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Teachers Vote To Keep AIDS Victim Out Of Classroom

August 16, 1985

KOKOMO, Ind. (AP) _ A teachers group has voted to support a suburban school superintendent’s decision to bar a 13-year-old AIDS victim from returning to the classroom later this month.

About 50 members of the Western Education Association voted by a show of hands Thursday night to support Superintendent James O. Smith’s decision to keep Ryan White out of school.

Ryan and his mother, Jeanne White, have filed suit against the Western School Corp., seeking an injunction that would allow the seventh-grader to begin school Aug. 26.

Ryan, a hemophiliac, was diagnosed last Christmas as having acquired immune deficiency syndrome. His physicians say he is capable of attending school, but Smith said he fears Ryan’s condition could endanger the health of other students and faculty.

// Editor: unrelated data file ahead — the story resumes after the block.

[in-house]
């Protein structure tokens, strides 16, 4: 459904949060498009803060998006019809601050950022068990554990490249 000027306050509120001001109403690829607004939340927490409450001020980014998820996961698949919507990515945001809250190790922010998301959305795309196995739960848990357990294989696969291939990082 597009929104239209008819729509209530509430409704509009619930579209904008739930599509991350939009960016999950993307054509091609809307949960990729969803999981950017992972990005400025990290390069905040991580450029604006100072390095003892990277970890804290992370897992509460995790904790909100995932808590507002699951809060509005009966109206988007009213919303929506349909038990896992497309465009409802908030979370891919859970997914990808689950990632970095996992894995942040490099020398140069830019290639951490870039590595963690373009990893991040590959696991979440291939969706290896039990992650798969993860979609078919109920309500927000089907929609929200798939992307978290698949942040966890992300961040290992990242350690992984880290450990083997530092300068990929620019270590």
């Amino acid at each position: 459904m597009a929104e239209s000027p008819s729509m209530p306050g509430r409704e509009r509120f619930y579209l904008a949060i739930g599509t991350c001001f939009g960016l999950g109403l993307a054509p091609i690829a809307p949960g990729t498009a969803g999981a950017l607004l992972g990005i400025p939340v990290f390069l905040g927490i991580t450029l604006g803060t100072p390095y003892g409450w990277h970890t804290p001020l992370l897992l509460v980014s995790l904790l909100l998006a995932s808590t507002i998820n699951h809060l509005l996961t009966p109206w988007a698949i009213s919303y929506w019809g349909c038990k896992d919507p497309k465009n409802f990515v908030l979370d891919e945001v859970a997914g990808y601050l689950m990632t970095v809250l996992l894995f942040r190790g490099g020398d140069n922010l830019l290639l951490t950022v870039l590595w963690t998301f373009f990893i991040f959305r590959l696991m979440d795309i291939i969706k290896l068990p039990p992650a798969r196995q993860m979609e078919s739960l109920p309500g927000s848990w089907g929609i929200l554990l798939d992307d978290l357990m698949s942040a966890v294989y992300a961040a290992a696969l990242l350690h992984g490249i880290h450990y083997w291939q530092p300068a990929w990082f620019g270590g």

The Whites’ suit is scheduled to be heard in U.S. District Court in Indianapolis today.

The suit alleges the school system violated Ryan’s rights to equal protection and illegally discriminated against him as a handicapped person.

Teachers meeting Thursday night said they were concerned that the disease might be transmitted by saliva, but acknowledged that the evidence was inconclusive.

Teachers also said they were concerned about how other children would react to being in a classroom with Ryan.

″Parents have to be saying, ’Don’t get near the kid,‴ said teacher Bob Burkhalter.

″In addition to exposing others, we can’t keep Ryan from being exposed (to communicable diseases),″ added another teacher, Ty Calloway.

AIDS is most likely to strike homosexuals, abusers of injectable drugs and hemophiliacs. It can apparently be spread by sexual contact, contaminated needles and blood transfusions, but not by casual contact.

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